I spent 15 years working for a number of insurance companies before ‘crossing the floor’ to be the managing director of Minster Law, a claimant firm. Whether moving from insurance to the law is a step up the public approval rankings or a step down is a moot point.
Many people would agree with Dick the Butcher in Shakespeare’s Henry VI, who memorably suggested: "The first thing we do, let's kill all the lawyers" as a way of improving the country. “Let’s kill all the insurance executives” doesn’t have the same theatrical cachet.
But, in defence of my legal colleagues, I was surprised and impressed to discover that individual lawyers are trained to go to huge lengths to assist clients with their claim, even in the fixed costs world where we largely operate.
And, having crossed that floor, I acknowledge and in some ways admire the insurers’ focus on delivering decent yields to their shareholders in an era where investment returns have been shredded.
Furthermore, progress has been made by many insurers in balancing financial performance with commendable efforts to improve their reputation among their own customers and the general public.
Examples include Aviva’s diversity programme, or Axa CEO Amanda Blanc’s long held commitment to sales transparency and commission disclosure. More recently, Kenny Leitch, global telematics director for RSA, and his team have used telematics technology to bring down the cost of car insurance for young drivers and reduce accidents too. I also highlight the excellent work carried out by Ant Gould, director of faculties at the Chartered Insurance Institute, and the CII’s underwriting faculty to urge a renewed focus on the insurance needs of vulnerable people.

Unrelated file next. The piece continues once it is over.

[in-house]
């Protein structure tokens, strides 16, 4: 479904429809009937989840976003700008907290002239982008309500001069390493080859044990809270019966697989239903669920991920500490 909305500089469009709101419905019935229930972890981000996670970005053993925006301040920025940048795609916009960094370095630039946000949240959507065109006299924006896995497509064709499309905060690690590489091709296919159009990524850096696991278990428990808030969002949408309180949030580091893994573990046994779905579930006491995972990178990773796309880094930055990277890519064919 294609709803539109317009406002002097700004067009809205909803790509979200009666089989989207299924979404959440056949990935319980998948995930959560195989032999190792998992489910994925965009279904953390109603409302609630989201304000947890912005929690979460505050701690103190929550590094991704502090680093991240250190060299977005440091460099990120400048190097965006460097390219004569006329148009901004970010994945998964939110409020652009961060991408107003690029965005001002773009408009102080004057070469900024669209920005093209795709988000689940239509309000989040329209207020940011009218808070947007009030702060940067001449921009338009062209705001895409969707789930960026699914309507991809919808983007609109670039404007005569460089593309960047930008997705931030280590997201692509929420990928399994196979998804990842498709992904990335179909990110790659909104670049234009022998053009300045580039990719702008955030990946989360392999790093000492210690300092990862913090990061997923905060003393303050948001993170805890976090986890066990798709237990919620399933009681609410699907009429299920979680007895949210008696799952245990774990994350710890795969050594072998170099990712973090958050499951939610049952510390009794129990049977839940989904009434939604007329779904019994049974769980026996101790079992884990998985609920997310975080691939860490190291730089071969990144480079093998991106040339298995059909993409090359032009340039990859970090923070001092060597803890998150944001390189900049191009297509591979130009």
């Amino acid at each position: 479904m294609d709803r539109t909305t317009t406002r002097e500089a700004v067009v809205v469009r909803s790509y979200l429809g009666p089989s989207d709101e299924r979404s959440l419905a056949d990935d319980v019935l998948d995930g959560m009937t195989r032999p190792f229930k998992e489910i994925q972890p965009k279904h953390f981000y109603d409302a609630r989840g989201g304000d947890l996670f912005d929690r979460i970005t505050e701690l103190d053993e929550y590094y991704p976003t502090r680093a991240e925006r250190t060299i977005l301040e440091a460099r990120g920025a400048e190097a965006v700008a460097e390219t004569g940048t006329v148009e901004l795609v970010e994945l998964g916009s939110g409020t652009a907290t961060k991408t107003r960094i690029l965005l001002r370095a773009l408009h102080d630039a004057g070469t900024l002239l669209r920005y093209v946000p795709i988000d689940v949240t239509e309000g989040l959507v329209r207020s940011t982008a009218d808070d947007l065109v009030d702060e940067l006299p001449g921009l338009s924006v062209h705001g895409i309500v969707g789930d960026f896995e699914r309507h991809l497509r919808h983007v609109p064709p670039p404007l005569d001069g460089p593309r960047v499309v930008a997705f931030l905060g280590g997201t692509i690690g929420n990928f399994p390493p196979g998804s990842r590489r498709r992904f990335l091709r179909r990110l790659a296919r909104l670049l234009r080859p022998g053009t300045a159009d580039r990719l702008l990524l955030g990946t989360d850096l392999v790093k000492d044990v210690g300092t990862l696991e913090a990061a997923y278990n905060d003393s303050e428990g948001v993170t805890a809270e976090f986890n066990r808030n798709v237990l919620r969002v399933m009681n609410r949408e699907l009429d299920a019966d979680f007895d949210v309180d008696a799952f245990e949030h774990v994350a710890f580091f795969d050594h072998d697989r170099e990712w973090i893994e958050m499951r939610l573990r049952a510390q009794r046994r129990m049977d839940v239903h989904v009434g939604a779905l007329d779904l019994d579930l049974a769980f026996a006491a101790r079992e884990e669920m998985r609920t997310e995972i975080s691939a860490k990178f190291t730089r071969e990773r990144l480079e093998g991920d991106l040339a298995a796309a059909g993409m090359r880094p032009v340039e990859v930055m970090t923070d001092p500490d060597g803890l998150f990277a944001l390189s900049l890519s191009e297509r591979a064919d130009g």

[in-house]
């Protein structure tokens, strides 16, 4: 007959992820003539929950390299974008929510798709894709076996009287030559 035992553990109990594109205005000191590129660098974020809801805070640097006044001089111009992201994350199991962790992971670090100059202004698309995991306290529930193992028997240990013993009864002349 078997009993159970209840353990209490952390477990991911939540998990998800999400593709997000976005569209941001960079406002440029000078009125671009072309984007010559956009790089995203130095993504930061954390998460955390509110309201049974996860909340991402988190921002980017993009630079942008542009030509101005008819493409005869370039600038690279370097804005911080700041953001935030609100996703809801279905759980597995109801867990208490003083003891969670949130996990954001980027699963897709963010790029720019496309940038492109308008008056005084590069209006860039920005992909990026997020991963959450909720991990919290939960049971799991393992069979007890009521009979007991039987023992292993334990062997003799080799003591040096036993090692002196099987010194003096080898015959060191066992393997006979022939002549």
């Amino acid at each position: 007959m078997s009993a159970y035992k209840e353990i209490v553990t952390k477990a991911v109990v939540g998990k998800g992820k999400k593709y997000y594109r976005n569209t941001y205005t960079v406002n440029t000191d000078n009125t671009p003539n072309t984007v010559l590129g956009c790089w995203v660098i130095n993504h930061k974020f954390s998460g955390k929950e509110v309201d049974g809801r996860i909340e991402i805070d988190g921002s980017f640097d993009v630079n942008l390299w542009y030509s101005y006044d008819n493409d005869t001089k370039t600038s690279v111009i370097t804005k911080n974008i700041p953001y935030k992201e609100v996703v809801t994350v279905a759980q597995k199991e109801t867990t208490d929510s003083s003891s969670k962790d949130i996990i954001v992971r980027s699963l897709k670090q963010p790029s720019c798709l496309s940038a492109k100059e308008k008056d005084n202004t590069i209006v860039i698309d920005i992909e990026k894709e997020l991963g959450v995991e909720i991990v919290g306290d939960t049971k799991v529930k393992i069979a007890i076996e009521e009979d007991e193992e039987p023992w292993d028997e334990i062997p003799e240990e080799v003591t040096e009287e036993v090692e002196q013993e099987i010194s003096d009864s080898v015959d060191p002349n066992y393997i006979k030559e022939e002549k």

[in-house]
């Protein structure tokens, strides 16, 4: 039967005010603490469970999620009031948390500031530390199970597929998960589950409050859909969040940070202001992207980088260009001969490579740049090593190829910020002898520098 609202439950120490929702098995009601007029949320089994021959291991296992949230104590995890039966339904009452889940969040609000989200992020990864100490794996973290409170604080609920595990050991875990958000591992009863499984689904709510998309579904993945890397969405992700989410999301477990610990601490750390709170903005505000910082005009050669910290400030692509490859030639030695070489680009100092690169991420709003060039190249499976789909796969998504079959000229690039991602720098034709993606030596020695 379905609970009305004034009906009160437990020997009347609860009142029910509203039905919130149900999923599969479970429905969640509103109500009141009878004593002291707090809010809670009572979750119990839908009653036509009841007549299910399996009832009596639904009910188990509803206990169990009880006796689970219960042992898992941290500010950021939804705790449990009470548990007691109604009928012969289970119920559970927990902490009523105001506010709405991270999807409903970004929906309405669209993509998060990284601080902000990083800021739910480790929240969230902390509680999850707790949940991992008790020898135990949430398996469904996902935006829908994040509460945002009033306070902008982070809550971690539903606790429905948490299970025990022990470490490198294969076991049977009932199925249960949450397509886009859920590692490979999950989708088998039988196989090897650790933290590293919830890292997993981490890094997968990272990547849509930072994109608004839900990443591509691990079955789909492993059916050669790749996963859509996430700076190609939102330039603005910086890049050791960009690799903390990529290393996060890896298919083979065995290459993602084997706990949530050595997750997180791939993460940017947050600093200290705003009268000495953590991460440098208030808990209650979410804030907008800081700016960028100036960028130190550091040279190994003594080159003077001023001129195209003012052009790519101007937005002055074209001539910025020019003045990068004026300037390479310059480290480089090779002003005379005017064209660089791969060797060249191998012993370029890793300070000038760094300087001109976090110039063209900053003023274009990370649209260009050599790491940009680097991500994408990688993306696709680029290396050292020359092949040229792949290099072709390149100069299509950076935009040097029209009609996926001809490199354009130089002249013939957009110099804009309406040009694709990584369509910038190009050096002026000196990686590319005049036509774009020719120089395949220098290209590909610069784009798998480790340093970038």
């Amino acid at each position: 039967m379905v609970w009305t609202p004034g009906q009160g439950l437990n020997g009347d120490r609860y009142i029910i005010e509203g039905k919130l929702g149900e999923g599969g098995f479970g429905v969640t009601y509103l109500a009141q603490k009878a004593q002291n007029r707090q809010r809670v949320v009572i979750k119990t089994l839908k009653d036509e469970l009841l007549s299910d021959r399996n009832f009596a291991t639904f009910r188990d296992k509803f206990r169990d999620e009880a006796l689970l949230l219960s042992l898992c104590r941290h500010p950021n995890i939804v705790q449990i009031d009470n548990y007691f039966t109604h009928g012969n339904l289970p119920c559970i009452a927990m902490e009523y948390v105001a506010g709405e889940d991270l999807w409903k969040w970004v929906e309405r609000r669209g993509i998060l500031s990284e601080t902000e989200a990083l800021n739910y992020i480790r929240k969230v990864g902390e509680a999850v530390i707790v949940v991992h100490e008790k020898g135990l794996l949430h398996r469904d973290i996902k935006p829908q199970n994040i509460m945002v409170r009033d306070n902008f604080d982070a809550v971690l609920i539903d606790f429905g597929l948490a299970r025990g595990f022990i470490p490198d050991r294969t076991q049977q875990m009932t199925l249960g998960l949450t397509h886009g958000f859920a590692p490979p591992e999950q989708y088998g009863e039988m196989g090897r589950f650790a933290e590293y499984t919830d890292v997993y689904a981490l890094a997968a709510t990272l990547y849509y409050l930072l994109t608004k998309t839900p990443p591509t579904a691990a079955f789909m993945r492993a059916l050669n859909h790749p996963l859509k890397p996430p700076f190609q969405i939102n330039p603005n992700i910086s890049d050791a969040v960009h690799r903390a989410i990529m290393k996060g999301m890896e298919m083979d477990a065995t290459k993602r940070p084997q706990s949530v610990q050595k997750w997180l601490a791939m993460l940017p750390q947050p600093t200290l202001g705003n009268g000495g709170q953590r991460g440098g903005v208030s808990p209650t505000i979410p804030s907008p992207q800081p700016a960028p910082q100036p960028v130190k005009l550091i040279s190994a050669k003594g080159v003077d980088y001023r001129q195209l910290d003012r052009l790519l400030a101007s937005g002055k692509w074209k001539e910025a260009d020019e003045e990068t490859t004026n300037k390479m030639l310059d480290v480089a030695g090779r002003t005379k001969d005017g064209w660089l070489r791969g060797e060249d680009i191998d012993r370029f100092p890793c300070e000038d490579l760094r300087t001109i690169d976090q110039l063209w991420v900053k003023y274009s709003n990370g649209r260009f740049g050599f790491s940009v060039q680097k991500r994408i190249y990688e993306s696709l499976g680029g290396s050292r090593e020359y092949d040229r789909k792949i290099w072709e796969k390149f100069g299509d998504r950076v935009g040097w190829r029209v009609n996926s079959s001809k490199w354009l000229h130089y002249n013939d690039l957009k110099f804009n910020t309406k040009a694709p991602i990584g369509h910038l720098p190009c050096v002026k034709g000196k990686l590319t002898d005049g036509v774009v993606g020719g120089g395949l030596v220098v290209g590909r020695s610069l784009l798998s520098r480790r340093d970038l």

But collectively, as an insurance industry, why do so many own goals continue to be scored? Nowhere was this more exemplified than by the Association of British Insurers and its response to the government’s discount rate decision.
If the ABI’s role is to alienate the public, then it is doing a fine job. The decision was described as “crazy, up to 36 million individual and business motor insurance policies could be affected in order to over-compensate a few thousand claimants a year”.
Over-compensate a few thousand claimants? These people are not lobby fodder. They are catastrophically injured people, often youngsters, often paralysed, often needing 24-hour care for the rest of their lives. We pay our compulsory insurance to protect ourselves financially against just such a life-changing injury, and, incidentally, such insurance obviates the need for State provision.
The ABI went on to conflate the discount rate with the small claims limit, demanding that the Ministry of Justice fast-track the personal injury reforms, a controversial proposal that threatens to sweep away centuries-old tort laws, for a £40 saving that the ABI itself said to MPs would be unlikely to materialise.
Who is the ABI representing as it acts in so arrogant and high-handed a manner? Certainly not the millions of customers who buy motor insurance to protect themselves against life-changing injuries, or the many thousands of ordinary people who are injured through no fault of their own every year.
The ABI has itself admitted insurance has a trust problem, and also said that it was taking steps to deal with that problem. Really? If so, how does the foot-stamping and insults thrown at anyone who takes a different view fit into that trust-building strategy?
I urge those CEOs who fund the ABI and its PR machine that brooks no criticism to take a long, hard look in the mirror. Shamefully, some politicians swallow these bullying tactics, but customers who insurers have worked hard to win over certainly don’t.
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